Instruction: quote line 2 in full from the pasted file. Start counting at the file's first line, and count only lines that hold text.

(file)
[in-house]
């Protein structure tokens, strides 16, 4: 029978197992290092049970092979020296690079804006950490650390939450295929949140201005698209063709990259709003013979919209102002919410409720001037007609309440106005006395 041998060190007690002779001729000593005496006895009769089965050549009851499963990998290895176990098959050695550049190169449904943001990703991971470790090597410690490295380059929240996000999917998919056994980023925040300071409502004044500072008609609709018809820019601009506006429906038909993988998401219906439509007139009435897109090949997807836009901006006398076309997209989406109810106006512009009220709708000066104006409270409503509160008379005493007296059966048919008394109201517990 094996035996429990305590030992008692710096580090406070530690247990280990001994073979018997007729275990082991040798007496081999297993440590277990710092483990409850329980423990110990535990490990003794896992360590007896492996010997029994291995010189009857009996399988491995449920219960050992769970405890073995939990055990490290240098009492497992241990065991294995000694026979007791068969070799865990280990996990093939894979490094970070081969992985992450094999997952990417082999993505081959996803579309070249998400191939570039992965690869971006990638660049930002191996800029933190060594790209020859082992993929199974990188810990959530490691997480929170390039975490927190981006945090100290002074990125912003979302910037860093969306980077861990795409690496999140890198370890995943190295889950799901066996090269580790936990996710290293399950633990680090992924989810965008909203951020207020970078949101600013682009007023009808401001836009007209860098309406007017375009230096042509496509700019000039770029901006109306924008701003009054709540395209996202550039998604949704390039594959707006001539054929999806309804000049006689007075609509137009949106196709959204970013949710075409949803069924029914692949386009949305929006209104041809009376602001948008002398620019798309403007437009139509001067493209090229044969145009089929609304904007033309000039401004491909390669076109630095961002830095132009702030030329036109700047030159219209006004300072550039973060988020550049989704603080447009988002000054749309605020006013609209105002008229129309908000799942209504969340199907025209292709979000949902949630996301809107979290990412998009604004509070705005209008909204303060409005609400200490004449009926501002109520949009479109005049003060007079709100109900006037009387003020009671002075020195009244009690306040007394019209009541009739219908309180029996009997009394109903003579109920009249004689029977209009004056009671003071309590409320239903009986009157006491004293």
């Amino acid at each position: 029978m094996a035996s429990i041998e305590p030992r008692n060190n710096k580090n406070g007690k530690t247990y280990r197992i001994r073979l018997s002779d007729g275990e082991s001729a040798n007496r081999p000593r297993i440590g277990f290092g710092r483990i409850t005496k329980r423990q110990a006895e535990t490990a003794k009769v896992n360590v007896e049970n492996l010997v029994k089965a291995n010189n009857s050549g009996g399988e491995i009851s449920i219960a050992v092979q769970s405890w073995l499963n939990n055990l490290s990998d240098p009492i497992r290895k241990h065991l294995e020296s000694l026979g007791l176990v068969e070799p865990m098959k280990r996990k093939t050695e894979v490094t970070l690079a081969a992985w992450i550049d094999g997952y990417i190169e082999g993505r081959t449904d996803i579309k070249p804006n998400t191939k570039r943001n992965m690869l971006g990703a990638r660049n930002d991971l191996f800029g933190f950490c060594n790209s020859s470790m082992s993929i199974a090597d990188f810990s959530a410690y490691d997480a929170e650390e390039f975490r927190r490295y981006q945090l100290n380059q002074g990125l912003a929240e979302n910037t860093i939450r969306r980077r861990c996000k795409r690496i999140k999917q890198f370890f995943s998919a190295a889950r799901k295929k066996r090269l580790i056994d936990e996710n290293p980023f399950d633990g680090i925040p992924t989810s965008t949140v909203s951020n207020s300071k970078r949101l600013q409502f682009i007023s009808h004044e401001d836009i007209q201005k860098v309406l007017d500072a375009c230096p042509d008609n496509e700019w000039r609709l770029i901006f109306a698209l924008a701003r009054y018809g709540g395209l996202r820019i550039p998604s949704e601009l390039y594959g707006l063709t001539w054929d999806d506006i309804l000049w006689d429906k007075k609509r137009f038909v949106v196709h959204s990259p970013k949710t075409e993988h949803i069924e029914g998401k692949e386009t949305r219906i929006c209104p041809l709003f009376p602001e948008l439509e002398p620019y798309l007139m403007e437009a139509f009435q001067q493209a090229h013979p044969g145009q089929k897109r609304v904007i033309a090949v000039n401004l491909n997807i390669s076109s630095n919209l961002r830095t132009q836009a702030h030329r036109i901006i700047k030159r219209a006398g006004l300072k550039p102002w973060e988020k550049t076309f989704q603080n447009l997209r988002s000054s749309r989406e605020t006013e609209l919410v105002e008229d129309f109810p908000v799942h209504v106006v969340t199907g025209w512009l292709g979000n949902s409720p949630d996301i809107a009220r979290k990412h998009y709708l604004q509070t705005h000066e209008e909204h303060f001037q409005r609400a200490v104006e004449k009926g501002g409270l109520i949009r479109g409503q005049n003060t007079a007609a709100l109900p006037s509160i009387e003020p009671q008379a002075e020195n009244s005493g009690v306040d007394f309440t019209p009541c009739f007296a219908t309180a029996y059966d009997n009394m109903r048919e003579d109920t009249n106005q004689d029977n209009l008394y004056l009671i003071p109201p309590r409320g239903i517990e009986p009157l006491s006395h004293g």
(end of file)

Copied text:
């Protein structure tokens, strides 16, 4: 029978197992290092049970092979020296690079804006950490650390939450295929949140201005698209063709990259709003013979919209102002919410409720001037007609309440106005006395 041998060190007690002779001729000593005496006895009769089965050549009851499963990998290895176990098959050695550049190169449904943001990703991971470790090597410690490295380059929240996000999917998919056994980023925040300071409502004044500072008609609709018809820019601009506006429906038909993988998401219906439509007139009435897109090949997807836009901006006398076309997209989406109810106006512009009220709708000066104006409270409503509160008379005493007296059966048919008394109201517990 094996035996429990305590030992008692710096580090406070530690247990280990001994073979018997007729275990082991040798007496081999297993440590277990710092483990409850329980423990110990535990490990003794896992360590007896492996010997029994291995010189009857009996399988491995449920219960050992769970405890073995939990055990490290240098009492497992241990065991294995000694026979007791068969070799865990280990996990093939894979490094970070081969992985992450094999997952990417082999993505081959996803579309070249998400191939570039992965690869971006990638660049930002191996800029933190060594790209020859082992993929199974990188810990959530490691997480929170390039975490927190981006945090100290002074990125912003979302910037860093969306980077861990795409690496999140890198370890995943190295889950799901066996090269580790936990996710290293399950633990680090992924989810965008909203951020207020970078949101600013682009007023009808401001836009007209860098309406007017375009230096042509496509700019000039770029901006109306924008701003009054709540395209996202550039998604949704390039594959707006001539054929999806309804000049006689007075609509137009949106196709959204970013949710075409949803069924029914692949386009949305929006209104041809009376602001948008002398620019798309403007437009139509001067493209090229044969145009089929609304904007033309000039401004491909390669076109630095961002830095132009702030030329036109700047030159219209006004300072550039973060988020550049989704603080447009988002000054749309605020006013609209105002008229129309908000799942209504969340199907025209292709979000949902949630996301809107979290990412998009604004509070705005209008909204303060409005609400200490004449009926501002109520949009479109005049003060007079709100109900006037009387003020009671002075020195009244009690306040007394019209009541009739219908309180029996009997009394109903003579109920009249004689029977209009004056009671003071309590409320239903009986009157006491004293």